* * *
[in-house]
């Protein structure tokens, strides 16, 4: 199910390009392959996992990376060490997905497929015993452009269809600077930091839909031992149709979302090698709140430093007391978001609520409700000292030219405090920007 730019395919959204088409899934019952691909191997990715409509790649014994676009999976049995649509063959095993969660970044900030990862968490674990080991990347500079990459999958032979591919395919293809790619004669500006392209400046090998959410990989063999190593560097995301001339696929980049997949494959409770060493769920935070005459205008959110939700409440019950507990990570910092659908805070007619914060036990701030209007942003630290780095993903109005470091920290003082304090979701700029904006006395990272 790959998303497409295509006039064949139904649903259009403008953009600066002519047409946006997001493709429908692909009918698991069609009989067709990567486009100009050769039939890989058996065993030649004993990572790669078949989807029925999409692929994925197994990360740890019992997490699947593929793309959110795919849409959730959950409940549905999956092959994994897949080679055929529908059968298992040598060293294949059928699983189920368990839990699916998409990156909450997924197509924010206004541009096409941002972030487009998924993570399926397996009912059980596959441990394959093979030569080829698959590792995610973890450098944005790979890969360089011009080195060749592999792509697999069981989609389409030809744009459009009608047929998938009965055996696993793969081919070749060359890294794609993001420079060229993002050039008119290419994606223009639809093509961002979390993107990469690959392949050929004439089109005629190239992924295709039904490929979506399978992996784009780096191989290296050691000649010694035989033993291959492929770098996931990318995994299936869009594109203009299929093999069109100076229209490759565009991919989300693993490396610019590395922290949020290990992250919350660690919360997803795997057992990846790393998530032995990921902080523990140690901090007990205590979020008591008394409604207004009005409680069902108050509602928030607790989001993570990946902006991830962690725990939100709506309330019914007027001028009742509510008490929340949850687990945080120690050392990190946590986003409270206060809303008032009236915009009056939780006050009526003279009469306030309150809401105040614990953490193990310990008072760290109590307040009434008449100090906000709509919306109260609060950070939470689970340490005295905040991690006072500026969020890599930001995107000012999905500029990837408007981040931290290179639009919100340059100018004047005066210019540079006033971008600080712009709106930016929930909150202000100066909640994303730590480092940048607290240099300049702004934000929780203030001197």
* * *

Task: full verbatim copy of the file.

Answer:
[in-house]
């Protein structure tokens, strides 16, 4: 199910390009392959996992990376060490997905497929015993452009269809600077930091839909031992149709979302090698709140430093007391978001609520409700000292030219405090920007 730019395919959204088409899934019952691909191997990715409509790649014994676009999976049995649509063959095993969660970044900030990862968490674990080991990347500079990459999958032979591919395919293809790619004669500006392209400046090998959410990989063999190593560097995301001339696929980049997949494959409770060493769920935070005459205008959110939700409440019950507990990570910092659908805070007619914060036990701030209007942003630290780095993903109005470091920290003082304090979701700029904006006395990272 790959998303497409295509006039064949139904649903259009403008953009600066002519047409946006997001493709429908692909009918698991069609009989067709990567486009100009050769039939890989058996065993030649004993990572790669078949989807029925999409692929994925197994990360740890019992997490699947593929793309959110795919849409959730959950409940549905999956092959994994897949080679055929529908059968298992040598060293294949059928699983189920368990839990699916998409990156909450997924197509924010206004541009096409941002972030487009998924993570399926397996009912059980596959441990394959093979030569080829698959590792995610973890450098944005790979890969360089011009080195060749592999792509697999069981989609389409030809744009459009009608047929998938009965055996696993793969081919070749060359890294794609993001420079060229993002050039008119290419994606223009639809093509961002979390993107990469690959392949050929004439089109005629190239992924295709039904490929979506399978992996784009780096191989290296050691000649010694035989033993291959492929770098996931990318995994299936869009594109203009299929093999069109100076229209490759565009991919989300693993490396610019590395922290949020290990992250919350660690919360997803795997057992990846790393998530032995990921902080523990140690901090007990205590979020008591008394409604207004009005409680069902108050509602928030607790989001993570990946902006991830962690725990939100709506309330019914007027001028009742509510008490929340949850687990945080120690050392990190946590986003409270206060809303008032009236915009009056939780006050009526003279009469306030309150809401105040614990953490193990310990008072760290109590307040009434008449100090906000709509919306109260609060950070939470689970340490005295905040991690006072500026969020890599930001995107000012999905500029990837408007981040931290290179639009919100340059100018004047005066210019540079006033971008600080712009709106930016929930909150202000100066909640994303730590480092940048607290240099300049702004934000929780203030001197």